Ancient sites include some parts of the Themistoclean Wall and the ruins of the main gate to the Long Walls.

At Kastella is the Syrangio and the Cave of Arethusa which date back to the Minoan Age. The Archaeological Museum of Piraeus and the Maritime Museum are worth visiting. Check the Greek National Tourism Internet site before setting off.

Piraeus is often where holidays start. It is an international port for cargo as well as passengers with regular services to many islands. Look at this link to the Greek National Tourist’s site for Port information: http://www.gnto.gr/pages.php?pageID=58&langID=2

This site also lists the other ports in Attica which are Lavrio and Rafina as well as the crossings from Agia Marina and Oropos.

Other places in Attica

Cape Sounio

Sounio is another well known site from ancient times which is about 1 ½ hour’s drive from Athens and is accessible by the local KTEL network. The Temple of Poseidon is located there. Graffiti artist extraordinaire, George Byron, who also penned a few ditties and gave his life to the Greek cause for independence, carved his name on this edifice.


This temple complex lies a few kilometres outside Athens in the general direction of the airport. It is also known as the Parthenon of the Bear Maidens. It is dedicated to the goddess Artemis. The temple is not well known, which is a shame as it also hosts a fascinating museum. There was a spring which was called sacred before the worship of Artemis was imposed on the locals. The temple was abandoned after the river Erasmos flooded the area turning the area into marshland.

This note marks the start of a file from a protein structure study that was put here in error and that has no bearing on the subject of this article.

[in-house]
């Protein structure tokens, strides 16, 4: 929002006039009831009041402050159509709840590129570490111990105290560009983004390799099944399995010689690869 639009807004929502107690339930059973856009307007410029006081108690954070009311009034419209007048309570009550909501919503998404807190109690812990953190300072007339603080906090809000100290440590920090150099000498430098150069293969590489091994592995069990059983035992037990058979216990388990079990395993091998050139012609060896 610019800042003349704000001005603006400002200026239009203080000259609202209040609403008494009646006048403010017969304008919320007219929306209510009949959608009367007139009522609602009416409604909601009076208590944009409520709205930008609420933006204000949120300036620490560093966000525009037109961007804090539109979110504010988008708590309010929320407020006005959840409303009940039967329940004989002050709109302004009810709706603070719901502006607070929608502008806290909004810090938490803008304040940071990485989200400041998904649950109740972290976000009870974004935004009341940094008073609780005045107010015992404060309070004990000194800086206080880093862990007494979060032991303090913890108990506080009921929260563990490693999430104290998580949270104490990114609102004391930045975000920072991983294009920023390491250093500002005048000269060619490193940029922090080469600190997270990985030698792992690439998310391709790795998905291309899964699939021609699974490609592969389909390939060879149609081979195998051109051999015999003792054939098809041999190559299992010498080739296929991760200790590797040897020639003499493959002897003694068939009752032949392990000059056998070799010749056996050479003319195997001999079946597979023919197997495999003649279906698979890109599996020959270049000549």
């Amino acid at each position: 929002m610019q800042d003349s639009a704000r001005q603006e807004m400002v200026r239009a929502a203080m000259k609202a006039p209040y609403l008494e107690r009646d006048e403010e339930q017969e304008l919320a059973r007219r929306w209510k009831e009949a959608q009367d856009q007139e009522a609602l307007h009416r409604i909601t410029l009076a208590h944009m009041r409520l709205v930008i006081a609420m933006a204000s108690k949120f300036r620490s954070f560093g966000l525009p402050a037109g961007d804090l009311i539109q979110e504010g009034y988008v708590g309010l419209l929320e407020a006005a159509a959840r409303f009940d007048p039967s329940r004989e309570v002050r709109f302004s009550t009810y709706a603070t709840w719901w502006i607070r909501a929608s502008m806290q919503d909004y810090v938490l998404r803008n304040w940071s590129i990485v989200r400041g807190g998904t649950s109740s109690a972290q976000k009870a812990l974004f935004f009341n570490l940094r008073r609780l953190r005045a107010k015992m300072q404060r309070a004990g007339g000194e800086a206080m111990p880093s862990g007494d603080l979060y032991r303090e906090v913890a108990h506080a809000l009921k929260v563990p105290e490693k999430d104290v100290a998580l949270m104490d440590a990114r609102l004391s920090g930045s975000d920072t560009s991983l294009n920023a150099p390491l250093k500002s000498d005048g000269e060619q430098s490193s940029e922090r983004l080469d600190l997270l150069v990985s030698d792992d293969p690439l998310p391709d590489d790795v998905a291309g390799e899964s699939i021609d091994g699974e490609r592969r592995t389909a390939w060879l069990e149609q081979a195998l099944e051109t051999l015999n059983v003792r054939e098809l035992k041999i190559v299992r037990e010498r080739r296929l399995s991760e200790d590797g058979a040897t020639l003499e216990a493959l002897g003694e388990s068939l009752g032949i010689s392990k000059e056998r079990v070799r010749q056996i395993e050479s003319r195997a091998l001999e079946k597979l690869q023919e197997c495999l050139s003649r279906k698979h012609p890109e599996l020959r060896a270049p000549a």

This area is both a municipality and a historical site. The municipality is not far from the centre of Athens and can be reached by trolley from the centre of Athens while the Monastery and the surrounding natural beauty can be reached on foot of by car. The Byzantine Monastery is about an hour on foot from the trolley’s last stop near the public housing area.

Built in the 11th century this was a well respected and wealthy monastery. During its zenith many significant spiritual inspirational men resided there; notably, Theophanis in 1566, Ioannis Doriano in 1675 and the Abbot Izekel Stephanaki who was well versed in Greek history, literature and Platonic philosophy. Theophanis Kavallaris, from 1722 until 1728 taught grammar and science there.